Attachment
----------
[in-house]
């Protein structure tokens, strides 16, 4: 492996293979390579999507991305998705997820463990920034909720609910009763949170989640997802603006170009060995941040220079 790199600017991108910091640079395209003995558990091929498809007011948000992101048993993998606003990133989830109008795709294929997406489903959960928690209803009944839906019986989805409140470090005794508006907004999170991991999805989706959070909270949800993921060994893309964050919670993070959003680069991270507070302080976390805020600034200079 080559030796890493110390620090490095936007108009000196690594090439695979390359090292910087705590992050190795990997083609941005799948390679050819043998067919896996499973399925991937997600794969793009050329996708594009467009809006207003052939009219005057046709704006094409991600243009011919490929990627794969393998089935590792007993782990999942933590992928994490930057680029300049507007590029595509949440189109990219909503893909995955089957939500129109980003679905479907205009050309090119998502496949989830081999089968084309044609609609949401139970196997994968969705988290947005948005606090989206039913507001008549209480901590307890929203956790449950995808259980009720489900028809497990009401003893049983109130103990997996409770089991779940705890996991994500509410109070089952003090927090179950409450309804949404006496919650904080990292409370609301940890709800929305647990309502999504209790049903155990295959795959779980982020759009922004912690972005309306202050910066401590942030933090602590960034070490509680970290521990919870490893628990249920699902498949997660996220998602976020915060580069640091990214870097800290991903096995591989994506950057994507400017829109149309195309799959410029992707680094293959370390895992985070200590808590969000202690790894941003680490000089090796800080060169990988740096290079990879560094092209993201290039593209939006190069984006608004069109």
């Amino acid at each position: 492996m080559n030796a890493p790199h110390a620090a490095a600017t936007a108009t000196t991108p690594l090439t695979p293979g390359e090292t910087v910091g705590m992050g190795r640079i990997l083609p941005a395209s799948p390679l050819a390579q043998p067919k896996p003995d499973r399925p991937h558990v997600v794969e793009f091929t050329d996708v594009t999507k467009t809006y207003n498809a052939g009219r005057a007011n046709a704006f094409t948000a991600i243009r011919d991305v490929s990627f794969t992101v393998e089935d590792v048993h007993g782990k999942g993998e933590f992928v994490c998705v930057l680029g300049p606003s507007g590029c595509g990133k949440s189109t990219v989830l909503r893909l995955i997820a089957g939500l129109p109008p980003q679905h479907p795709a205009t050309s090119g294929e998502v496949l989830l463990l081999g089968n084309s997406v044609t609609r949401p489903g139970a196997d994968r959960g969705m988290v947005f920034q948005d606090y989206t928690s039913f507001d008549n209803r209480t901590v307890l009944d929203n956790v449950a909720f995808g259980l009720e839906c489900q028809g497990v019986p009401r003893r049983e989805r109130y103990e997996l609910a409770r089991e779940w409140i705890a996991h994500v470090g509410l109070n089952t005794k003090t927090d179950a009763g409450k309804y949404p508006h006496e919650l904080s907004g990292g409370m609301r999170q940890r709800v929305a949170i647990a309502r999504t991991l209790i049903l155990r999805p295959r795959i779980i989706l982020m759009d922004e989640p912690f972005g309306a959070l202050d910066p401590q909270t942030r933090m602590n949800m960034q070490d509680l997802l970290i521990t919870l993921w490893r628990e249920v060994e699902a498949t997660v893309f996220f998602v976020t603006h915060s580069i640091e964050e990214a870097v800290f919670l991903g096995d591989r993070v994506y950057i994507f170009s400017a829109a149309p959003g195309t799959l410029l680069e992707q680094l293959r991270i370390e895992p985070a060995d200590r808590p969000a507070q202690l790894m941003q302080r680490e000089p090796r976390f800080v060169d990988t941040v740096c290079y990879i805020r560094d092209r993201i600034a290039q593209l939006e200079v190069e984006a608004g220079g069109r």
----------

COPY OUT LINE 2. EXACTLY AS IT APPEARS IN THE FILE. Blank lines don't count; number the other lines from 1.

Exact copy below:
């Protein structure tokens, strides 16, 4: 492996293979390579999507991305998705997820463990920034909720609910009763949170989640997802603006170009060995941040220079 790199600017991108910091640079395209003995558990091929498809007011948000992101048993993998606003990133989830109008795709294929997406489903959960928690209803009944839906019986989805409140470090005794508006907004999170991991999805989706959070909270949800993921060994893309964050919670993070959003680069991270507070302080976390805020600034200079 080559030796890493110390620090490095936007108009000196690594090439695979390359090292910087705590992050190795990997083609941005799948390679050819043998067919896996499973399925991937997600794969793009050329996708594009467009809006207003052939009219005057046709704006094409991600243009011919490929990627794969393998089935590792007993782990999942933590992928994490930057680029300049507007590029595509949440189109990219909503893909995955089957939500129109980003679905479907205009050309090119998502496949989830081999089968084309044609609609949401139970196997994968969705988290947005948005606090989206039913507001008549209480901590307890929203956790449950995808259980009720489900028809497990009401003893049983109130103990997996409770089991779940705890996991994500509410109070089952003090927090179950409450309804949404006496919650904080990292409370609301940890709800929305647990309502999504209790049903155990295959795959779980982020759009922004912690972005309306202050910066401590942030933090602590960034070490509680970290521990919870490893628990249920699902498949997660996220998602976020915060580069640091990214870097800290991903096995591989994506950057994507400017829109149309195309799959410029992707680094293959370390895992985070200590808590969000202690790894941003680490000089090796800080060169990988740096290079990879560094092209993201290039593209939006190069984006608004069109």